then something is still wrong and you might want to re-iterate over the steps above

Hope this helped someone out there in androidsphere!

How to handle Android orientations in your Android app

I’ve just found an interesting article from the Android Developer’s Blog about how to properly handle orientation changes in an Android applications. Locking your app in one orientation is not enough to avoid potential problems as some new devices on the market now have a default landscape screen (e.g. Dell Streak) and even more devices have keyboards that will force an orientation change even if you have locked it programatically. So read on to the main website if you want to build better apps in the future.

G1 Android rocks!

Last week I decided to renew my carrier contract and what I got was a free Google Android phone, the G1! First few days I got playing around with it to see how it feels, and get used to the interface. I must say the team behind the UI design have done an amazing job. It’s really easy and intuitive to work with and you feel just like home very soon after you get your hands on it.

However I wanted the Android phone so I can play around with it,and when I say “play around” I don’t mean simply browsing the Internet and listening to music! I want to program the damn thing. One interesting thing I found out pretty soon while reading the forums was that there is a so called ‘root bug’ which allows anyone to get root access to the phone and do whatever he wants with it. “This is good news” I thought but a little while later I found out that Google had patched this bug with its latest updates!

No worries though! Apparently some people have done an amazing job of providing all the tools and programs to overcome the Google updates, get root access to the phone and still keep the phone updated with whatever new features Google ships in the future with its Over The Air (OTA) updates. The process of rooting your phone is not very long and difficult but it should certainly be avoided by people who don’t know exactly what thery are doing.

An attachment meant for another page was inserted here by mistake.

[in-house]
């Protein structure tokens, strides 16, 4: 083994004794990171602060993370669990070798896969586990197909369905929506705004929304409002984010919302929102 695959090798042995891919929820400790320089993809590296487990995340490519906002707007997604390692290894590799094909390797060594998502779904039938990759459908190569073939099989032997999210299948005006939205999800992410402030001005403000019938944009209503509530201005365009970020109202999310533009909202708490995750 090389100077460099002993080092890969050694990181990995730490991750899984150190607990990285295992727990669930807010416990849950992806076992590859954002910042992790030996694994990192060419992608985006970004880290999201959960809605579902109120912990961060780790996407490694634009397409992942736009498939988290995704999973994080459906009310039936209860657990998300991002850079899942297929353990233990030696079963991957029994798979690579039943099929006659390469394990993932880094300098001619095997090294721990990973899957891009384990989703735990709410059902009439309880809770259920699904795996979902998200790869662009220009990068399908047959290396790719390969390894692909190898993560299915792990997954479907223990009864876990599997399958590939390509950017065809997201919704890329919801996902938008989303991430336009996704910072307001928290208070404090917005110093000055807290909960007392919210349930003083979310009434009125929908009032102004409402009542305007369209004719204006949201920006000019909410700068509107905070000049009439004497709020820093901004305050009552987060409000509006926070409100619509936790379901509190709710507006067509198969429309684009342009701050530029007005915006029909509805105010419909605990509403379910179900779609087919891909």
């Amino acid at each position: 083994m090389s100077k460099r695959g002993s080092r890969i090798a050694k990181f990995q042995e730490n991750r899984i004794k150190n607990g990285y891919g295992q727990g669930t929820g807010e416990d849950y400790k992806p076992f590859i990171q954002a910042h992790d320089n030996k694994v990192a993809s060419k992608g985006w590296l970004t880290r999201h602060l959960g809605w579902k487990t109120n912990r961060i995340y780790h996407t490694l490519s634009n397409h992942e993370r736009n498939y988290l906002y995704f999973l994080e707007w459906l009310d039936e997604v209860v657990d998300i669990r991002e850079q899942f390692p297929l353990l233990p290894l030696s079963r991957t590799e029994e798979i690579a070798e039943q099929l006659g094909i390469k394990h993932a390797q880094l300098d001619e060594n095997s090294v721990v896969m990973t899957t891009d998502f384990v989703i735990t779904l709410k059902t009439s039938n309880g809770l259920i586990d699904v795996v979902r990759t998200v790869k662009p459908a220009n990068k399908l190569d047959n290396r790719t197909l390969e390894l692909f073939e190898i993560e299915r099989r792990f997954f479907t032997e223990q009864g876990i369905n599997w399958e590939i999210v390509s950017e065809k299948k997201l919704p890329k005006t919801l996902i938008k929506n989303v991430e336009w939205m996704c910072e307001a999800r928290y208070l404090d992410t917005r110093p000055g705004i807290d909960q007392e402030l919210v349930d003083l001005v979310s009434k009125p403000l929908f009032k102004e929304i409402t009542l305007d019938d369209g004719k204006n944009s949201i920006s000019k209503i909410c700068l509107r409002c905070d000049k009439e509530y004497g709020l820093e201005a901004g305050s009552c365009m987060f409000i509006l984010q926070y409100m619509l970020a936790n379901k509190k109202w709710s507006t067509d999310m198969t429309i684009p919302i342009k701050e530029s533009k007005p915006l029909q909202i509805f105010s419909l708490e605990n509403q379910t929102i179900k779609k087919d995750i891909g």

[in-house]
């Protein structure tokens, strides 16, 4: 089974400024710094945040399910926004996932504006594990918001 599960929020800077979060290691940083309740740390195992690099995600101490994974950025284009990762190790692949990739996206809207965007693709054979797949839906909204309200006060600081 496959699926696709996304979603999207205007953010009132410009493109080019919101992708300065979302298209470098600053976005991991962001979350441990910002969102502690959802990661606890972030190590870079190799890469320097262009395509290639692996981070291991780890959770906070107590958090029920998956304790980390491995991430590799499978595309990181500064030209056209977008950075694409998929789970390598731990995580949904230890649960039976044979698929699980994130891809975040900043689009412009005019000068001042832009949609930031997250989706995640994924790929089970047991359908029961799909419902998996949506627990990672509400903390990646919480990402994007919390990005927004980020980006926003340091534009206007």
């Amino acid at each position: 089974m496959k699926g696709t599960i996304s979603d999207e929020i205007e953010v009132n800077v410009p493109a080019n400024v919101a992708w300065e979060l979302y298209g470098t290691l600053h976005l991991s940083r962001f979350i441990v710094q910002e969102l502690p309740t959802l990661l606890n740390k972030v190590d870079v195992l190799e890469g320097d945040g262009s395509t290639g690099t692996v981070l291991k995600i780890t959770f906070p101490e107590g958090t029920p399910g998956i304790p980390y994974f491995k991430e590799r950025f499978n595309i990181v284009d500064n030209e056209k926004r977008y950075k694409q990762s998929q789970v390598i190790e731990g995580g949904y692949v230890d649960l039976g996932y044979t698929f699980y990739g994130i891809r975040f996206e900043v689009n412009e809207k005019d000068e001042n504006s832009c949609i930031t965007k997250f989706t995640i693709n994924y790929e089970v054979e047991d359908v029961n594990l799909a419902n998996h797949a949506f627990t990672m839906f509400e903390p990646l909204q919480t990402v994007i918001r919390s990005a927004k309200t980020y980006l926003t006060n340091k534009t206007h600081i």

Anyway I rooted my phone yesterday and I am now able to do anything I want with it.
I hear some people murmuring..”well not anything, you still don’t have multitouch like the iPhone right?”

WRONG! Actually the latest rooted update out there by JesusFreke and with the help of lukehutch, zinx and ryebrye has added multitouch support for the browser and some other applications!.It turns out that the Android kernel DOES support multitouch and generates such events, but thos are being dropped by the Android Java Stack higher in the hierarchy.

I can testify that multitouch on the Browser works just fine and the future of Android looks bright and shiny! Oh, by the way the Android Market has a wealth of applications that do literaly anything you can imagine!It’s worth having a look even if you don’t own an Android, just to see what you are missing ! 🙂 (I do sound excited don’t I?).

Anyway, that’s all for now, but I am sure I will be back with more Android fun.

Next station: developer.android.com !!

P.S: Did you know you can actually install a complete Debian distribution side by side with the Android OS???? I love Freedom Software!